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The 'forgotten' pupils

Looked-after children with special needs should receive better monitoring and reviews of their progress, a leading organisation has claimed.

The National Association of Independent Schools and Non-Maintained Special Schools (Nass) said youngsters were often left in residential schools and virtually forgotten.

The comments came as The TES launched its Time To Care campaign, to highlight problems facing the 65,000 children, including those with special needs, who live in care, inside and outside school, in England and Wales.

Claire Dorer, the chief executive of Nass, said the problem lay when children were sent to placements outside the local authority in which their families live.

"These children need to have regular reviews of their academic, physical and social progress, depending on their individual special needs," she said. "Too often parents and carers turn up to review meetings but representatives from local authorities are not there. This is partly due to a crisis in staff turnover in children's social services.

"It has led to an inconsistency in services for the most vulnerable children, many of whom are living a long way from home, even if they are in the best placements for their needs. It is a national problem that needs addressing urgently."

A survey carried out by The TES six years ago revealed that local education authorities often had little idea about the academic achievements of children in residential care, while others admitted that most pupils who were looked-after did not gain any GCSEs. But while ministers spoke at the time of a scandal, little improvement has been made since.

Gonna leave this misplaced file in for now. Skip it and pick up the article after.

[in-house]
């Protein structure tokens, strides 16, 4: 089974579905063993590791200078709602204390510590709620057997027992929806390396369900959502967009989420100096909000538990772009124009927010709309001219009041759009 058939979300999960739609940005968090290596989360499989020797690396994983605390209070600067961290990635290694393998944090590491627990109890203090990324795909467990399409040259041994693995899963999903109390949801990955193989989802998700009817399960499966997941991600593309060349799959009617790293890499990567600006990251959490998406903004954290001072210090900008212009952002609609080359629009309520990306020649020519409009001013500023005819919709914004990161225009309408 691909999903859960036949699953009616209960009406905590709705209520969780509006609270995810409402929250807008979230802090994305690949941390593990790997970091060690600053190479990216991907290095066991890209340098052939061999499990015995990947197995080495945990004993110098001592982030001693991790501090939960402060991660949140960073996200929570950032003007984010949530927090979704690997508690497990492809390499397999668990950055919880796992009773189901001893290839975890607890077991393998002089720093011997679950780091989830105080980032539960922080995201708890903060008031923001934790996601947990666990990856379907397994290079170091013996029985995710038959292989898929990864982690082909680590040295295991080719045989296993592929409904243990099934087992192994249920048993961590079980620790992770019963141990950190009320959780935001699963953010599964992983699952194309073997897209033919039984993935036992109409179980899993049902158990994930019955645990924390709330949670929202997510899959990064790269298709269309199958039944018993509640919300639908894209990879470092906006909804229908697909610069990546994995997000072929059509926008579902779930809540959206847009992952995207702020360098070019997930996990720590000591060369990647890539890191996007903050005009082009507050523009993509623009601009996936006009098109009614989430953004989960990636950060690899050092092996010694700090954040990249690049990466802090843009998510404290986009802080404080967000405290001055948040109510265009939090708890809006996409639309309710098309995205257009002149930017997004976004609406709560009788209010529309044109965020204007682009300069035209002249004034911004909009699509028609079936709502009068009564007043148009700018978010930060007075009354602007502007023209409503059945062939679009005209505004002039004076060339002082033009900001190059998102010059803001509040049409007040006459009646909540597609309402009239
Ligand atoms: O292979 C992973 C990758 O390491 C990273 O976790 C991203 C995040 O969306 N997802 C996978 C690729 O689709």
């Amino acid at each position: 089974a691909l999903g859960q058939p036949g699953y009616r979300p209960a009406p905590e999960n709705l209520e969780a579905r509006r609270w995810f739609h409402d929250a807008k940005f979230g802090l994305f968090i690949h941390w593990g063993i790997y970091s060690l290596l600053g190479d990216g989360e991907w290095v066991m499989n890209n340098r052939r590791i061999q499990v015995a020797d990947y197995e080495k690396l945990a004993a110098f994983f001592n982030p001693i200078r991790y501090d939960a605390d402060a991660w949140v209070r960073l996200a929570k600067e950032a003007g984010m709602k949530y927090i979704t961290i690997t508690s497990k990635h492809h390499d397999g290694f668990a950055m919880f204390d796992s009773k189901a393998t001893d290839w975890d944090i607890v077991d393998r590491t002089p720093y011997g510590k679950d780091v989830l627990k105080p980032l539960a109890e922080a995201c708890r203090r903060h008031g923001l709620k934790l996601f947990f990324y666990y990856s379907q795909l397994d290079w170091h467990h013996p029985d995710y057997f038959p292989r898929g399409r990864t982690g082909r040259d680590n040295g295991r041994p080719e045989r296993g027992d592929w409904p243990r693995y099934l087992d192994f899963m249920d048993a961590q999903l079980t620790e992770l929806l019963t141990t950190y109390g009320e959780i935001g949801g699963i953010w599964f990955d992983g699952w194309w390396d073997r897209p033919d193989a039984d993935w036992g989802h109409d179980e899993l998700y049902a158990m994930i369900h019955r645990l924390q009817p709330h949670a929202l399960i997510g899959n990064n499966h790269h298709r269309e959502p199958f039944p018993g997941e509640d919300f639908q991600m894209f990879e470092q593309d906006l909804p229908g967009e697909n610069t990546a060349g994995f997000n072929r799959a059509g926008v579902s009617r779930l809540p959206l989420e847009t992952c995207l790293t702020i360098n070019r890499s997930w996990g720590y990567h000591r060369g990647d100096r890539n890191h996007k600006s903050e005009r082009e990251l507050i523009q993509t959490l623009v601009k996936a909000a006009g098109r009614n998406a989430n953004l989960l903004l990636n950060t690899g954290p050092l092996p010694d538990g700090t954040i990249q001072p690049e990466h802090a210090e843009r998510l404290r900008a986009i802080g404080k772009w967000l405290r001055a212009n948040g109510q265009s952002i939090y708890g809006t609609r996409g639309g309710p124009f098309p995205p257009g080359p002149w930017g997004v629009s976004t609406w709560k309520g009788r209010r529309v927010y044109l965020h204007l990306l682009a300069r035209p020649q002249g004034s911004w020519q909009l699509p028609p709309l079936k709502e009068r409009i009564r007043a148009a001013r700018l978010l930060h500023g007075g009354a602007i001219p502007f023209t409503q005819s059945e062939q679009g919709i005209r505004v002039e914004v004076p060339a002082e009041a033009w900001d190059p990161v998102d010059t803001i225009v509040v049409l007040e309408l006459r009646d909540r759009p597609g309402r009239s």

Only 1 in 16 now gains 5 or more top grade GCSEs in England, while in Wales the figure is 1 in 25. Fewer than 100 each year go to university. Children in care are also nine times more likely to be excluded from school. This is despite a series of government initiatives and targets aimed at raising standards.

In 2002, ministers promised to narrow the achievement gap between children in care and their peers. Targets included raising the achievement of 11-year-olds in care to at least 60 per cent of that of their peers and ensuring no more than 10 per cent reached 16 without taking a GCSE or equivalent qualification.

In 2004 they acknowledged the problems faced by children who changed home and school regularly by aiming to increase the proportion who stayed in the same place by 80 per cent.

The TES campaign aims to raise awareness among teachers and politicians of the poor educational achievement of looked-after children.

* Information available every week in 'The TES', or on the website. Go to www.tes.co.ukblogs then select Time to Care

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